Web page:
- The California Department of Managed Healthcare and New York's Department of Financial Services both approved Cigna's $67 billion takeover of Express Scripts with conditions, the two announced Thursday. The combined company has promised not to raise premiums due to the costs associated with the transaction, according to the California agreement and New York's. The California deal also stipulates that the company "keep premium rate increases to a minimum," without listing any other specifics.
- In New York, the combined company has committed to maintaining its current product offerings, service areas and networks. After touting the expected synergies from the deal, the entity will have to document those benefits to the NYDFS every year for three years.
- In California, the company also promised to pump $60 million into various healthcare programs and initiatives across the state. For example, it is required to spend $35 million over five years to support joint ventures, delivery system alliances and collaborative accountable care initiatives, according to the agreement.
With approval from New York and California regulators, the Cigna-Express Scripts deal is now waiting on approval from New Jersey, company officials told Healthcare Dive.
As blockbuster mergers have continued in the healthcare sector, regulators have imposed various conditions.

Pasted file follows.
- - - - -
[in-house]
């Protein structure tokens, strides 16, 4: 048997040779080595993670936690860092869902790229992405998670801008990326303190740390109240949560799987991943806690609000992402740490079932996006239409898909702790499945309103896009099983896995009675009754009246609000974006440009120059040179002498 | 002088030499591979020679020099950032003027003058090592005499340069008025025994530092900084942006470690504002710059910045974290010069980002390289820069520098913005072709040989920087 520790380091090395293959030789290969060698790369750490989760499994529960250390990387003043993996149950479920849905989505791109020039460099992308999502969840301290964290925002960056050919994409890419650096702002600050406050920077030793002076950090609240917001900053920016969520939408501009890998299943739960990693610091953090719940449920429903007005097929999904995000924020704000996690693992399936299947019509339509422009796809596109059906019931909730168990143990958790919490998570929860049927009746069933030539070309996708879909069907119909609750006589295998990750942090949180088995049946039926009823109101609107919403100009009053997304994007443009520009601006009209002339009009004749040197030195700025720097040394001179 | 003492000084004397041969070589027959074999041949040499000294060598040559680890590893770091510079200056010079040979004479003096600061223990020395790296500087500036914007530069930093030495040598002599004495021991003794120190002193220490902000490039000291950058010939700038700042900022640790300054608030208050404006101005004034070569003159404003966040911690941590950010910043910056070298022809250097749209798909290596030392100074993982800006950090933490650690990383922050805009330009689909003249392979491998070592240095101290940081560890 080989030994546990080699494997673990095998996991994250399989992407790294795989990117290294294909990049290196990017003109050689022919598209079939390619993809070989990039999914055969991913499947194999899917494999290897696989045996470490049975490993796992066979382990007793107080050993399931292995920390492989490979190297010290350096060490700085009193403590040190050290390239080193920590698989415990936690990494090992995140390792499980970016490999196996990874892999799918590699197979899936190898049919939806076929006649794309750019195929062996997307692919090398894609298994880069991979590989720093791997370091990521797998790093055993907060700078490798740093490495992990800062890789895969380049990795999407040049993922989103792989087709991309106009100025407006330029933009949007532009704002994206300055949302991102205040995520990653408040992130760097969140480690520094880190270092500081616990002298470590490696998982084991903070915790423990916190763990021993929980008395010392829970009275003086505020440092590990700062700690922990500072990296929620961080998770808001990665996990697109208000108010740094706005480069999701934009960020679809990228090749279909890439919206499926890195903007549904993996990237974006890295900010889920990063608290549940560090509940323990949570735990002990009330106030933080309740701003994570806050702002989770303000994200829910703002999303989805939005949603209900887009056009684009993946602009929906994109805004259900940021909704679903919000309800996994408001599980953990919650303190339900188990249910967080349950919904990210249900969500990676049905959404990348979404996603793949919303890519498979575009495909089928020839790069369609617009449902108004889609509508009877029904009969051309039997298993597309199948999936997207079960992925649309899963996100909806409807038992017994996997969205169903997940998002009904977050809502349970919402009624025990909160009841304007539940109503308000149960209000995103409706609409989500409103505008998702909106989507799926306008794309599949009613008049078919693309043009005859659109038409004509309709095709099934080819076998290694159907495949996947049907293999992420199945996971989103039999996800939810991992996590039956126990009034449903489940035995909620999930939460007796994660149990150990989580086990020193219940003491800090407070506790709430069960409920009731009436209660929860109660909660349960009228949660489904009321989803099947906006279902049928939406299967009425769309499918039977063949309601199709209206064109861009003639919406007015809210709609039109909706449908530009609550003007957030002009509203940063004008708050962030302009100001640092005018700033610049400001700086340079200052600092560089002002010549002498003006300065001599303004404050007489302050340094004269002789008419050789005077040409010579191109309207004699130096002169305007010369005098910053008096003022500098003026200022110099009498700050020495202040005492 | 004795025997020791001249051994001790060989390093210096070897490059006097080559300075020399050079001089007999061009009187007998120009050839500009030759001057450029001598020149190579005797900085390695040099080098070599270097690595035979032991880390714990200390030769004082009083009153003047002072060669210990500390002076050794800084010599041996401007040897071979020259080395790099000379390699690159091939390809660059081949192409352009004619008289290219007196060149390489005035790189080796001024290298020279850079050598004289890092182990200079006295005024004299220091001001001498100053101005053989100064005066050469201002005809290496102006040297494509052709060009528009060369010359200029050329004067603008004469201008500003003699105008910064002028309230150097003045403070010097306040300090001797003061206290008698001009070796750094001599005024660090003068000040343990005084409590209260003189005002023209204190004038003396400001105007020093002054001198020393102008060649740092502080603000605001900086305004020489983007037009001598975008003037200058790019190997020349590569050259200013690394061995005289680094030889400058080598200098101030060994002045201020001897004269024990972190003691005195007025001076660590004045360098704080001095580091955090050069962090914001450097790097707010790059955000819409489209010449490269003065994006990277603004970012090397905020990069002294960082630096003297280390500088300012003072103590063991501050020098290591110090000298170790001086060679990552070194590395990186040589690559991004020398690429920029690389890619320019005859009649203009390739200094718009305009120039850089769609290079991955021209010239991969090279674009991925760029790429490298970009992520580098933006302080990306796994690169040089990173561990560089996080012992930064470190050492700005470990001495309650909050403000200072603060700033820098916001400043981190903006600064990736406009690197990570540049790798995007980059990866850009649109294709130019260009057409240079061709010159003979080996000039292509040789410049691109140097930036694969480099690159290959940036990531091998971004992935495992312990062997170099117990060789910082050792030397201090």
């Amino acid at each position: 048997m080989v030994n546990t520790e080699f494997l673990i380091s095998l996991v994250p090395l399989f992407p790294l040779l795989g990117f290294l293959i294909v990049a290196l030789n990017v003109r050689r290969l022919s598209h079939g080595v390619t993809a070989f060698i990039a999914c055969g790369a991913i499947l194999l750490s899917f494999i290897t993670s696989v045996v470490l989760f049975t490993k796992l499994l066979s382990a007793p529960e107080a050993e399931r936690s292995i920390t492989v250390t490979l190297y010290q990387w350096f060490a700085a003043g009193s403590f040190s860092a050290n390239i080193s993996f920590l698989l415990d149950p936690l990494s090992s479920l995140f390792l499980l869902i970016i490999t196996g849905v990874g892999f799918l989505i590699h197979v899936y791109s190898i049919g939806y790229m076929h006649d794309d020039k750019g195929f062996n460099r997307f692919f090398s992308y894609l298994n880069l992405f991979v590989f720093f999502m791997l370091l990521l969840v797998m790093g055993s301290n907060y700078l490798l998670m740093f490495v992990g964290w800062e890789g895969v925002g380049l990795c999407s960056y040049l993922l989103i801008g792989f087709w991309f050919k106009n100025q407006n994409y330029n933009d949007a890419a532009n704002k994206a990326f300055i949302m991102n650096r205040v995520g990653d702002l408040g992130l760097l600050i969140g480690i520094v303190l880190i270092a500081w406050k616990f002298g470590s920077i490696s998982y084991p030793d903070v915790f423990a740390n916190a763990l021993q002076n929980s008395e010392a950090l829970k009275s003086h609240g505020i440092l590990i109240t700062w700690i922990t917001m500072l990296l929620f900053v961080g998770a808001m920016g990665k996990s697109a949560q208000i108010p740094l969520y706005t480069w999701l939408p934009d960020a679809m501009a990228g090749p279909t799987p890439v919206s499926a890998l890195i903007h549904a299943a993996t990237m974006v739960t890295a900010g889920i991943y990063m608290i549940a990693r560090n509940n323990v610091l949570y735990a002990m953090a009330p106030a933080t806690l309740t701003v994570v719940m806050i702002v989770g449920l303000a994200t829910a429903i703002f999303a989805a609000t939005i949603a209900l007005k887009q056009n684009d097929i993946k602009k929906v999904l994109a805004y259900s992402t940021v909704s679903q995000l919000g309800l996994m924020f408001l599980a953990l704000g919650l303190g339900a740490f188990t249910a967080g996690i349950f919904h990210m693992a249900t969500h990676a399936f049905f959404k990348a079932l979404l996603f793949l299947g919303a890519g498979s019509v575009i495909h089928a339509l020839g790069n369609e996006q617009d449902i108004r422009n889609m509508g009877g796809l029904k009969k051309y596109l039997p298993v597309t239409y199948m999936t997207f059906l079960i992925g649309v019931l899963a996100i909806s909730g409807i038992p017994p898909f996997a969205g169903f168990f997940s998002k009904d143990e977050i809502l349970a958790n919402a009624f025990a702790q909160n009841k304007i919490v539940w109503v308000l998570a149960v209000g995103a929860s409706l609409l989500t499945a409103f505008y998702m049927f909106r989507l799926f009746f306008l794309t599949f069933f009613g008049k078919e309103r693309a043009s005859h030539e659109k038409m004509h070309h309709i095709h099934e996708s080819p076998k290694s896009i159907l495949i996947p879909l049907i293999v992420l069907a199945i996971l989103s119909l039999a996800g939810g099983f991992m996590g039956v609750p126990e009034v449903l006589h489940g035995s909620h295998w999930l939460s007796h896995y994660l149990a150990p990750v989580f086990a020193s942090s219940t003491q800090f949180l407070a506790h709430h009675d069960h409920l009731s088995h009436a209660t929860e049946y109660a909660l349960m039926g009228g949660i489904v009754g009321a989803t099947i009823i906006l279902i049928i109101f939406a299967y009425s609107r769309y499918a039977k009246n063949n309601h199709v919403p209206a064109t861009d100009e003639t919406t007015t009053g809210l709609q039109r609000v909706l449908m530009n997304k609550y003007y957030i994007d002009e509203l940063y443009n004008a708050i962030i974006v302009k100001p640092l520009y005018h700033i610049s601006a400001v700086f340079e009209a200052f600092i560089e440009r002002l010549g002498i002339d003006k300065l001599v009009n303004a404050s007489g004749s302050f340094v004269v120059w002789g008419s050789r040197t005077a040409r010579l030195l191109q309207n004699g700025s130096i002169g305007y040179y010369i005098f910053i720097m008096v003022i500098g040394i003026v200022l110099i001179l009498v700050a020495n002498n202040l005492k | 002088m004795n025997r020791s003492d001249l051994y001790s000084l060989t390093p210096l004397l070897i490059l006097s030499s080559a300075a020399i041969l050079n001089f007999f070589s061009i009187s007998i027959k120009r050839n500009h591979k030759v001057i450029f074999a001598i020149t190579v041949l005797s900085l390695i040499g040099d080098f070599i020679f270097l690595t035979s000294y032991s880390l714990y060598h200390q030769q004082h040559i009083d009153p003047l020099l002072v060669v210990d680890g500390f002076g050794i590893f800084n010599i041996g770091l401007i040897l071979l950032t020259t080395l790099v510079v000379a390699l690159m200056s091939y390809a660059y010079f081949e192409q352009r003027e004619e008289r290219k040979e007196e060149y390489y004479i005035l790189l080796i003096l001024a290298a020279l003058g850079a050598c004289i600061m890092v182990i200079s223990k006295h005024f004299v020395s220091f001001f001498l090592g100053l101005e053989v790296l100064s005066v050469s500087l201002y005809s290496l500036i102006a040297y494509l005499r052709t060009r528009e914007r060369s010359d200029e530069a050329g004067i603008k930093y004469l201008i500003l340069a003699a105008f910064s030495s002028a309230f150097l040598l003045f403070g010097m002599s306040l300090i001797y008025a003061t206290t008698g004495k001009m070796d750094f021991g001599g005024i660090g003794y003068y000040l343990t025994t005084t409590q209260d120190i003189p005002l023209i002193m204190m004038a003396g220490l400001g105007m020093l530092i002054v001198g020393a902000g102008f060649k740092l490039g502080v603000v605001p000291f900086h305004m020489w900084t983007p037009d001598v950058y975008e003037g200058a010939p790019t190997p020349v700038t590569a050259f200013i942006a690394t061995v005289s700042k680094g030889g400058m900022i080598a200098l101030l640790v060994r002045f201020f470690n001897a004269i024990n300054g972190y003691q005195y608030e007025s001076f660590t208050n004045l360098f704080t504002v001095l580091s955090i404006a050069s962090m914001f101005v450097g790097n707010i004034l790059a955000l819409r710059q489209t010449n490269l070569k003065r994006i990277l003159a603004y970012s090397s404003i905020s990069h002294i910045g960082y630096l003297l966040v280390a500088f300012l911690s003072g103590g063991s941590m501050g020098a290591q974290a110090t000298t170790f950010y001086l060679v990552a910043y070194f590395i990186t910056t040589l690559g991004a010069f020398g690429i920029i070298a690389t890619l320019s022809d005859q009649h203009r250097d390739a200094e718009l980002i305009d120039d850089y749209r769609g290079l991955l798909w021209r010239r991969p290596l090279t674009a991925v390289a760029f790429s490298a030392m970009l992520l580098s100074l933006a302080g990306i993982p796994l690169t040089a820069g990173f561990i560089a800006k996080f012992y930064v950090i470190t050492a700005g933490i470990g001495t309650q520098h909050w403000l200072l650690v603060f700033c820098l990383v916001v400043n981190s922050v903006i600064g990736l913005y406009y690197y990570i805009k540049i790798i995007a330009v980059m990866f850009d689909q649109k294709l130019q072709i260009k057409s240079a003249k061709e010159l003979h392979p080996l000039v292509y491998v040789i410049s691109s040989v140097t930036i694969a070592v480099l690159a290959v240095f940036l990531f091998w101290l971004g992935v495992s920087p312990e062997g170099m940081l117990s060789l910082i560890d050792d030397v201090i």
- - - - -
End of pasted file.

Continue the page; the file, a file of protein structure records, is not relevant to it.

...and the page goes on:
Rival CVS and Aetna cleared federal antitrust scrutiny only after the payer promised to sell off its Medicare Part D business. Most recently, Massachusets approved what will become the second-largest health system in the state after the two agreed to price caps for a seven-year period.
The healthcare sector is rapidly consolidating as firms try to scale and shelter themselves from various headwinds and to compete with other firms that are bulking up.
The lines are now blurring between pharmacy benefit managers, which used to operate independently, and insurers. Now, many payers have gobbled up PBMs.
By combining both the medical and pharmaceutical benefit under one umbrella, analysts say companies can potentially achieve greater costs savings than may have been possible with separate entities. For example, if a patient is prescribed a particular drug the overall drug spend may increase, but it could result in savings on the medical side if it prevents a costly hospital visit.
The Cigna-Express Scripts deal already cleared some antitrust hurdles after the Department of Justice declined to challenge the megamerger in September. Shareholders have also approved the deal.
Cigna and Express Scripts pushed back the merger deadline six months to June 8, according to a November SEC filing. If the deal isn't closed on or before the deadline, it allows either company to terminate the agreement.
However, Cigna and Express Scripts still expect the deal to close this year, according to the same filing.